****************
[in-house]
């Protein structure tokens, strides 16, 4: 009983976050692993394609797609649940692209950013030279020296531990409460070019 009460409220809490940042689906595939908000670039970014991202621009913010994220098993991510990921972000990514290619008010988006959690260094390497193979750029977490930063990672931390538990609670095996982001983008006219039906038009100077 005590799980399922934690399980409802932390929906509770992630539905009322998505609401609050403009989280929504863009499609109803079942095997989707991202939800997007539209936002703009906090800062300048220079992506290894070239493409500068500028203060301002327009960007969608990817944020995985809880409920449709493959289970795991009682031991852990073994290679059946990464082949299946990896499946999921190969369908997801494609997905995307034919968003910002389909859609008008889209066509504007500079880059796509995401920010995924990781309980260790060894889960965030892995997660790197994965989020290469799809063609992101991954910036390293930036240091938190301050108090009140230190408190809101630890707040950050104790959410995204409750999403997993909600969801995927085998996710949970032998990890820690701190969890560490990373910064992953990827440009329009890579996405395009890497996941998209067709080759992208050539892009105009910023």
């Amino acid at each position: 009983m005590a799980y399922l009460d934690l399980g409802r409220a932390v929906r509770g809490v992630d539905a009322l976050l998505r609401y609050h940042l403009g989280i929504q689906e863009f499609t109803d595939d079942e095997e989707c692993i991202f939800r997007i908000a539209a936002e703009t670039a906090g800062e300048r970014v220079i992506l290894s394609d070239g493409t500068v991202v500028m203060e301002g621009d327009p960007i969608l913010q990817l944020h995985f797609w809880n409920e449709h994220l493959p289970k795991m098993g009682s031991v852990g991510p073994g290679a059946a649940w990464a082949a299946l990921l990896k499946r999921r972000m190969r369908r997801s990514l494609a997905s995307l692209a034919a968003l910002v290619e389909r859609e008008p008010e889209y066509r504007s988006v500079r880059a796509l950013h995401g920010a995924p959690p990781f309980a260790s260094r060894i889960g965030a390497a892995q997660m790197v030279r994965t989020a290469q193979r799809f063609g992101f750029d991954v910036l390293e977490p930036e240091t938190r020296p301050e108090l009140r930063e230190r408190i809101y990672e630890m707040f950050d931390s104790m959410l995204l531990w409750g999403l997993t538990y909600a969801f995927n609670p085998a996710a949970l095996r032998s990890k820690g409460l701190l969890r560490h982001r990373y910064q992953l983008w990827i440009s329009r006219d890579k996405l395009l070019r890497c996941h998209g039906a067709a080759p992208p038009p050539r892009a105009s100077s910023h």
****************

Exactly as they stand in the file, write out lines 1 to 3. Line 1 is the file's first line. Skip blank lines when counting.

[in-house]
């Protein structure tokens, strides 16, 4: 009983976050692993394609797609649940692209950013030279020296531990409460070019 009460409220809490940042689906595939908000670039970014991202621009913010994220098993991510990921972000990514290619008010988006959690260094390497193979750029977490930063990672931390538990609670095996982001983008006219039906038009100077 005590799980399922934690399980409802932390929906509770992630539905009322998505609401609050403009989280929504863009499609109803079942095997989707991202939800997007539209936002703009906090800062300048220079992506290894070239493409500068500028203060301002327009960007969608990817944020995985809880409920449709493959289970795991009682031991852990073994290679059946990464082949299946990896499946999921190969369908997801494609997905995307034919968003910002389909859609008008889209066509504007500079880059796509995401920010995924990781309980260790060894889960965030892995997660790197994965989020290469799809063609992101991954910036390293930036240091938190301050108090009140230190408190809101630890707040950050104790959410995204409750999403997993909600969801995927085998996710949970032998990890820690701190969890560490990373910064992953990827440009329009890579996405395009890497996941998209067709080759992208050539892009105009910023």
């Amino acid at each position: 009983m005590a799980y399922l009460d934690l399980g409802r409220a932390v929906r509770g809490v992630d539905a009322l976050l998505r609401y609050h940042l403009g989280i929504q689906e863009f499609t109803d595939d079942e095997e989707c692993i991202f939800r997007i908000a539209a936002e703009t670039a906090g800062e300048r970014v220079i992506l290894s394609d070239g493409t500068v991202v500028m203060e301002g621009d327009p960007i969608l913010q990817l944020h995985f797609w809880n409920e449709h994220l493959p289970k795991m098993g009682s031991v852990g991510p073994g290679a059946a649940w990464a082949a299946l990921l990896k499946r999921r972000m190969r369908r997801s990514l494609a997905s995307l692209a034919a968003l910002v290619e389909r859609e008008p008010e889209y066509r504007s988006v500079r880059a796509l950013h995401g920010a995924p959690p990781f309980a260790s260094r060894i889960g965030a390497a892995q997660m790197v030279r994965t989020a290469q193979r799809f063609g992101f750029d991954v910036l390293e977490p930036e240091t938190r020296p301050e108090l009140r930063e230190r408190i809101y990672e630890m707040f950050d931390s104790m959410l995204l531990w409750g999403l997993t538990y909600a969801f995927n609670p085998a996710a949970l095996r032998s990890k820690g409460l701190l969890r560490h982001r990373y910064q992953l983008w990827i440009s329009r006219d890579k996405l395009l070019r890497c996941h998209g039906a067709a080759p992208p038009p050539r892009a105009s100077s910023h």